Who’s Lying?

A 12-year-old named Jason came home from school with a shocking question. "Mom," he asked, "who’s lying—you or my teacher?" The topic in class that day was evolution. Jason’s parents had taught him that he was created by a loving God for a purpose. But his teacher said just the opposite—that he was the product of an impersonal, uncaring evolutionary process. To Jason’s young mind, it seemed obvious that somebody was lying. Fortunately, Jason’s mother had a good knowledge of biology, and she was able to sort through the claims of evolutionary theory for her son. But in the process she also taught him something even more important: We need to reject teachings that contradict biblical truth—even when those teachings come to us from respected authorities. Many Christian children need to learn to practice this kind of discernment, especially in the biology classroom, where Darwinian theory is routinely used to challenge biblical truth. Consider a recent statement issued by the National Association of Biology Teachers (NABT): "Evolutionary theory is . . . silent on religion," the NABT states. It "neither refutes nor supports the existence of a deity." That may sound as if evolution is neutral toward religion. But listen to what the NABT says a few paragraphs later: "[The] diversity of life on Earth is the outcome of evolution: an unsupervised, impersonal, unpredictable and natural process." Whoa—that’s not neutral toward religion. To declare that the origin of life is "unsupervised" and "impersonal" is to flatly deny any role for a personal Creator. The NABT statement refers to religion disparagingly as "an untestable collection of dogmatic proposals." But the NABT’s own claims about life’s origin are themselves completely dogmatic. Can scientists test the proposal that life on Earth resulted from an "impersonal" and "unsupervised" process? Of course not. These are not scientific findings; they are philosophical beliefs. When science textbooks present standard Darwinian theory, they’re not teaching science; they’re teaching philosophy. As Christians, we have as much respect for confirmed empirical theories—science, that is—as anybody. What we’re against is grandiose philosophical statements masquerading as science. You and I should refuse to be intimidated into treating philosophical statements as if they had the same credibility as confirmed empirical statements. And we have to keep pressing secular biologists to admit that a good bit of what they’re teaching our kids is not science but philosophy. Children like Jason are often confused by conflicts between what they hear from their parents and from their teachers. That’s why it’s so important to teach our kids how to be discerning—to separate fact from philosophy. Do your own children or grandchildren know how to do this? Do they know how to filter everything they’re taught through a biblical grid? You can be assured that either in school or with friends, or certainly on television, our kids will likely be taught by someone who convincingly presents theories as fact—theories that contradict biblical truth. That’s why it’s vitally important that we teach our children to be like Jason: to seek the truth, and when somebody’s lying—to say so.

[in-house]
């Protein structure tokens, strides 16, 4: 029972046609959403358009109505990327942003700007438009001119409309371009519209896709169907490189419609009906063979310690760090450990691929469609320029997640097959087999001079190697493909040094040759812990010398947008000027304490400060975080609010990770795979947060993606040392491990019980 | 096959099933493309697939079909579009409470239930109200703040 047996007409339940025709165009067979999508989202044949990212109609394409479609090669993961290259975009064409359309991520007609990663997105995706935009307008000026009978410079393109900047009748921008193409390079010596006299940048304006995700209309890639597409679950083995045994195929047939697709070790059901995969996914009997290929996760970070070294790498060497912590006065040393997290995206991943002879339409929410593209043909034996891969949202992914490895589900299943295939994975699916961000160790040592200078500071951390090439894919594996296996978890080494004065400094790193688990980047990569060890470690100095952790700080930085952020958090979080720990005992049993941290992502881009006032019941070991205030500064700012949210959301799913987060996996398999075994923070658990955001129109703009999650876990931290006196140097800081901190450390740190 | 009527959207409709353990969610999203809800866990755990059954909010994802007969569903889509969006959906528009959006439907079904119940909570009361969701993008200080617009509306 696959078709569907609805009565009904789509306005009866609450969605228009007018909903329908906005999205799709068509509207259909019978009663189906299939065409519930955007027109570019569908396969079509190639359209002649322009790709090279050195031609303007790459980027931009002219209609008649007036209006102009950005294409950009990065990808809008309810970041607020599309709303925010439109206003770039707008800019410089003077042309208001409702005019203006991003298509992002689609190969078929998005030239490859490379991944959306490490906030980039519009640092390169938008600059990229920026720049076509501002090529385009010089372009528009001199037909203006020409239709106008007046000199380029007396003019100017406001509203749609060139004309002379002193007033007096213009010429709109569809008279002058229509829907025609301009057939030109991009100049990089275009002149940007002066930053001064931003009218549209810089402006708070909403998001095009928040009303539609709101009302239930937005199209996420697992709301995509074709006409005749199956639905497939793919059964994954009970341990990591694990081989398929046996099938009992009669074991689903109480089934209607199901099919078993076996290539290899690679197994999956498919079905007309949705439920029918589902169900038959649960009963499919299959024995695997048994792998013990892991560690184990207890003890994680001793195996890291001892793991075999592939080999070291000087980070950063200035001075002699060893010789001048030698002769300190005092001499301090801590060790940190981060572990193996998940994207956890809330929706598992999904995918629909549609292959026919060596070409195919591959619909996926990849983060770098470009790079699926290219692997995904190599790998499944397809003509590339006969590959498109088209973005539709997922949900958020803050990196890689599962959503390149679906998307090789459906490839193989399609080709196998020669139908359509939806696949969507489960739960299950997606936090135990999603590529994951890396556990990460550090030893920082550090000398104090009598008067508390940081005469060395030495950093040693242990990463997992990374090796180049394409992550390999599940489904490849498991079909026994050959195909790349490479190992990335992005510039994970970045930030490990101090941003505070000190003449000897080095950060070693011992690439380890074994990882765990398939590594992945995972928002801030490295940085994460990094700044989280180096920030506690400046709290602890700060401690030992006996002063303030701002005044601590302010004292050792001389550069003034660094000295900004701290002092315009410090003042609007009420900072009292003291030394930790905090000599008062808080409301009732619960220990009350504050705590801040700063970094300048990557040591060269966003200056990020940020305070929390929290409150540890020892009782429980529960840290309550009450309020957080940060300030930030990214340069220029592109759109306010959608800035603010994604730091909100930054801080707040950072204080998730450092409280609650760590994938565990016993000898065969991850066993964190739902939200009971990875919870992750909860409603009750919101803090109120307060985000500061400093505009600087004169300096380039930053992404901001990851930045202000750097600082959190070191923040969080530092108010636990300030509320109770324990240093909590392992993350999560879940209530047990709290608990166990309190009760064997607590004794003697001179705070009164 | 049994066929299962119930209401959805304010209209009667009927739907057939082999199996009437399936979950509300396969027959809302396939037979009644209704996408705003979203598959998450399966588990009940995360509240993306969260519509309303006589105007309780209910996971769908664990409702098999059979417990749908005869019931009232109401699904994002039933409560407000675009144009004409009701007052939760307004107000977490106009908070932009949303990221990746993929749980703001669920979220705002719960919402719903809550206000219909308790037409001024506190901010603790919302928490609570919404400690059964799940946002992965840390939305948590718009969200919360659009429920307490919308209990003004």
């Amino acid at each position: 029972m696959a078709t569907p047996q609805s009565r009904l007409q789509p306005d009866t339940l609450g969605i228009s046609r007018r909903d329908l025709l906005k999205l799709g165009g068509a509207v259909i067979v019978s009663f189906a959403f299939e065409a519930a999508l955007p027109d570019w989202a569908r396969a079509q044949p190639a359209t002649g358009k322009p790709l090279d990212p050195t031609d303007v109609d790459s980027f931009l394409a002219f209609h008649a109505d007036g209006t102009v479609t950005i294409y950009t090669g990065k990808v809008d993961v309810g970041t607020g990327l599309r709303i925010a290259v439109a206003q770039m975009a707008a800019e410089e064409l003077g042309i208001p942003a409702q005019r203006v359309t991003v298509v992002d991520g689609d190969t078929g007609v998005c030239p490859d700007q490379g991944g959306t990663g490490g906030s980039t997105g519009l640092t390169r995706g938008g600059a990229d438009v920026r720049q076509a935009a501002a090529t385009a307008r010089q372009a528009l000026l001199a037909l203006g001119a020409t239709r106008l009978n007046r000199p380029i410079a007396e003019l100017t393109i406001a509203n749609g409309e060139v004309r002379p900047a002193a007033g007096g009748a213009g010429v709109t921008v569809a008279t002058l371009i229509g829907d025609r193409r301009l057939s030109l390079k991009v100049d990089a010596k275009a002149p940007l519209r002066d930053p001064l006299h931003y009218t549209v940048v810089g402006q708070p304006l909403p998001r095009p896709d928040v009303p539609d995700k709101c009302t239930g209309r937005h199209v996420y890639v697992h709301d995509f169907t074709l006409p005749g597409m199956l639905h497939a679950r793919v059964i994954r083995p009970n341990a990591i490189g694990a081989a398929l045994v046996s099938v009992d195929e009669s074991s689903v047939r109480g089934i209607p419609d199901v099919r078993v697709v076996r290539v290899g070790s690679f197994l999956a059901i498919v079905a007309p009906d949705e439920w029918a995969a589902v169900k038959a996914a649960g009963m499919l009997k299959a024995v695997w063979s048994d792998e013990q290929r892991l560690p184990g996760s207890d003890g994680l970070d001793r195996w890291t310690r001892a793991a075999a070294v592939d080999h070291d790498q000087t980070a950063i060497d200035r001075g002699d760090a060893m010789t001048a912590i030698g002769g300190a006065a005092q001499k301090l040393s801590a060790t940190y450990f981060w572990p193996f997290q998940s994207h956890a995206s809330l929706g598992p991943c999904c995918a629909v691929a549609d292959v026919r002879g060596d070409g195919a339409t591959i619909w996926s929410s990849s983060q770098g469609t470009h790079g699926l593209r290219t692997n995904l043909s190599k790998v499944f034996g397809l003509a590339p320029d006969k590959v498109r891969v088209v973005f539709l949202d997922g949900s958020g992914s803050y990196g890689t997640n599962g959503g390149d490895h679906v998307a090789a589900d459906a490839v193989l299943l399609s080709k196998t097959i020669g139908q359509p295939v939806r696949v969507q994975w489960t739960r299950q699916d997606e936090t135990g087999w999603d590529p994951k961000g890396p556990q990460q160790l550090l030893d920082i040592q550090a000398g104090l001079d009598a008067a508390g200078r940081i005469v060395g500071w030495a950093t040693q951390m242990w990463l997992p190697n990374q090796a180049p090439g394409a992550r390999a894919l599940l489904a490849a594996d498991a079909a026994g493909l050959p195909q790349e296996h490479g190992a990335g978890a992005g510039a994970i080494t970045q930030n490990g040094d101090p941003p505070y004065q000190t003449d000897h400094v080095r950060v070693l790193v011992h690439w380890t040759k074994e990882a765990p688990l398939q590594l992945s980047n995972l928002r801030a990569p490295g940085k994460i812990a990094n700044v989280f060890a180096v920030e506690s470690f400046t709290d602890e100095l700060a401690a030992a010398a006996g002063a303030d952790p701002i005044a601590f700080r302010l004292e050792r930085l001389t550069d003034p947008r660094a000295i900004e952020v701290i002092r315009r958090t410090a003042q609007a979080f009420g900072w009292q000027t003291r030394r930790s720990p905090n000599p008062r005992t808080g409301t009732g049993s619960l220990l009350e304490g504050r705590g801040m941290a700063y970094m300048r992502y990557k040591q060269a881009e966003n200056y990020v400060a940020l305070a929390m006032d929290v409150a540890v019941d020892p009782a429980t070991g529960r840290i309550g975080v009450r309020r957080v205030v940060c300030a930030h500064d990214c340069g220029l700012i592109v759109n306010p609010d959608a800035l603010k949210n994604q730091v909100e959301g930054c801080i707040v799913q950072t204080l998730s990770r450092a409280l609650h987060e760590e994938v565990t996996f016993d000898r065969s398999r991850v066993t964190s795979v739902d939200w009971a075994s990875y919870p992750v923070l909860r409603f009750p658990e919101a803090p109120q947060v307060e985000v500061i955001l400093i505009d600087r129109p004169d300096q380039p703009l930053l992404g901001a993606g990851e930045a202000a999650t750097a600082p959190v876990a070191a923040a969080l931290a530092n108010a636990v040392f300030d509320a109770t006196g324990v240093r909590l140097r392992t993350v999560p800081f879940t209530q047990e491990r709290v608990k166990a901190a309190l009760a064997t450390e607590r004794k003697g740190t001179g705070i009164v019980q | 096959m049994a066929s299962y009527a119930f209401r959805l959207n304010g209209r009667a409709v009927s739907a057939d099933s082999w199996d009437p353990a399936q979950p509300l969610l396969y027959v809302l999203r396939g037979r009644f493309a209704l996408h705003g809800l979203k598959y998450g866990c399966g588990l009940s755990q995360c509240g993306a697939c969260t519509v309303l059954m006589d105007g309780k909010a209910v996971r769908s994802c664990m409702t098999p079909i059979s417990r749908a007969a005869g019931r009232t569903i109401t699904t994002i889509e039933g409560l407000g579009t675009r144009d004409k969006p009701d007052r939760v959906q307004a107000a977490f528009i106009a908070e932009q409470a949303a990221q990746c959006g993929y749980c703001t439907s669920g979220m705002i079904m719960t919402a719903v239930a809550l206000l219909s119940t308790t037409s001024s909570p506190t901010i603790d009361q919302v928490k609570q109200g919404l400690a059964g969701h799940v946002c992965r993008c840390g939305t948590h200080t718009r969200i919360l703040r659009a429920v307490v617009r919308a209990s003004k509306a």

Chuck Colson


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